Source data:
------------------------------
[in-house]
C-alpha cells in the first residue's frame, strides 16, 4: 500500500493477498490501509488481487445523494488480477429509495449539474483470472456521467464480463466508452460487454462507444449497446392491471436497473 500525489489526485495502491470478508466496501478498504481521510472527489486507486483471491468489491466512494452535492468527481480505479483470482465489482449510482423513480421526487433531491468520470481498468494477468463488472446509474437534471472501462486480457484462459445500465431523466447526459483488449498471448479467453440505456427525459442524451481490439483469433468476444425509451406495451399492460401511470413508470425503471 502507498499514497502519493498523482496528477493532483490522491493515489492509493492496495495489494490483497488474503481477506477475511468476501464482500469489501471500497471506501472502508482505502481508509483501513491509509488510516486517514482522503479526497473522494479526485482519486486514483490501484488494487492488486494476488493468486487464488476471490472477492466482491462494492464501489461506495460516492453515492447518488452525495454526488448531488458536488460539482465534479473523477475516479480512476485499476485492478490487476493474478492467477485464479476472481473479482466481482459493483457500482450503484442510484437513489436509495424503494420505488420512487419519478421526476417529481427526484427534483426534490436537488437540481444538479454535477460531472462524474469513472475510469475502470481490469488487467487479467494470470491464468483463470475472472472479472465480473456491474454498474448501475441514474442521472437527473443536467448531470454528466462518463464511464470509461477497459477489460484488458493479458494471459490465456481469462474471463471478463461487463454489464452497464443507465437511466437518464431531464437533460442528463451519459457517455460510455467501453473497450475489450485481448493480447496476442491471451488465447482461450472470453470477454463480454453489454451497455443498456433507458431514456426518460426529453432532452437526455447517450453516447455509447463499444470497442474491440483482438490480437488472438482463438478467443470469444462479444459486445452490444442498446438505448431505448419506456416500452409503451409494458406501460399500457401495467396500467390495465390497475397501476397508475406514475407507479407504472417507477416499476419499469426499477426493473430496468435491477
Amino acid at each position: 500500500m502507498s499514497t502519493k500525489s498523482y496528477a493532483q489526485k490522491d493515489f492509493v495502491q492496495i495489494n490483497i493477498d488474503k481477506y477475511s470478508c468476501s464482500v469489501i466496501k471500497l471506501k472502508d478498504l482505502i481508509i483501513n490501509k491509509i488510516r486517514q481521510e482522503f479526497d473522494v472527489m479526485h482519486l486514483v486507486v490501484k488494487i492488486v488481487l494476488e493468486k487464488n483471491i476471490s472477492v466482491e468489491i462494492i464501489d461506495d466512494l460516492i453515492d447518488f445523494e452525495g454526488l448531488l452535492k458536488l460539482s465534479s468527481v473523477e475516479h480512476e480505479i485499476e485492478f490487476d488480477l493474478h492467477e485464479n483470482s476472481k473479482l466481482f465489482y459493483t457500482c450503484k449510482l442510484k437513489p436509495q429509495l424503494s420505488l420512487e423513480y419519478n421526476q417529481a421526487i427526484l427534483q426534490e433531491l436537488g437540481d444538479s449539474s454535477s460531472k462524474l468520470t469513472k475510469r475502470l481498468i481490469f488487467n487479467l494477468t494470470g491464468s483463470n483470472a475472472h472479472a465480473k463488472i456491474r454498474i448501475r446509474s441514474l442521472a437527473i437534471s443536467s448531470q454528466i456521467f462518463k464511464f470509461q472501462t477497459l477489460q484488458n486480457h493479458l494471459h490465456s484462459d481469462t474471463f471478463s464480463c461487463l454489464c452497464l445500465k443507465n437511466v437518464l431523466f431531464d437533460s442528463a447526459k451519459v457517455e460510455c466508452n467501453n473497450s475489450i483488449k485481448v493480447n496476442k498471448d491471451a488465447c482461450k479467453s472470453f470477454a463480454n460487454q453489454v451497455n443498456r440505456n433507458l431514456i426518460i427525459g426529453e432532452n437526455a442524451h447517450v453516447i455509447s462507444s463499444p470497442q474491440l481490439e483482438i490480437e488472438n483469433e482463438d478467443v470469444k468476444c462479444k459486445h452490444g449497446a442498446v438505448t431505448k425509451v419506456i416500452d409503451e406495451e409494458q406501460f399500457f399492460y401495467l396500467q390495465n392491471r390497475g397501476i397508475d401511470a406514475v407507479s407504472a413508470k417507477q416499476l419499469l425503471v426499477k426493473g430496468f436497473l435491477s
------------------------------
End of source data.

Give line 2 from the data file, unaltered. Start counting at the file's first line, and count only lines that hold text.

C-alpha cells in the first residue's frame, strides 16, 4: 500500500493477498490501509488481487445523494488480477429509495449539474483470472456521467464480463466508452460487454462507444449497446392491471436497473 500525489489526485495502491470478508466496501478498504481521510472527489486507486483471491468489491466512494452535492468527481480505479483470482465489482449510482423513480421526487433531491468520470481498468494477468463488472446509474437534471472501462486480457484462459445500465431523466447526459483488449498471448479467453440505456427525459442524451481490439483469433468476444425509451406495451399492460401511470413508470425503471 502507498499514497502519493498523482496528477493532483490522491493515489492509493492496495495489494490483497488474503481477506477475511468476501464482500469489501471500497471506501472502508482505502481508509483501513491509509488510516486517514482522503479526497473522494479526485482519486486514483490501484488494487492488486494476488493468486487464488476471490472477492466482491462494492464501489461506495460516492453515492447518488452525495454526488448531488458536488460539482465534479473523477475516479480512476485499476485492478490487476493474478492467477485464479476472481473479482466481482459493483457500482450503484442510484437513489436509495424503494420505488420512487419519478421526476417529481427526484427534483426534490436537488437540481444538479454535477460531472462524474469513472475510469475502470481490469488487467487479467494470470491464468483463470475472472472479472465480473456491474454498474448501475441514474442521472437527473443536467448531470454528466462518463464511464470509461477497459477489460484488458493479458494471459490465456481469462474471463471478463461487463454489464452497464443507465437511466437518464431531464437533460442528463451519459457517455460510455467501453473497450475489450485481448493480447496476442491471451488465447482461450472470453470477454463480454453489454451497455443498456433507458431514456426518460426529453432532452437526455447517450453516447455509447463499444470497442474491440483482438490480437488472438482463438478467443470469444462479444459486445452490444442498446438505448431505448419506456416500452409503451409494458406501460399500457401495467396500467390495465390497475397501476397508475406514475407507479407504472417507477416499476419499469426499477426493473430496468435491477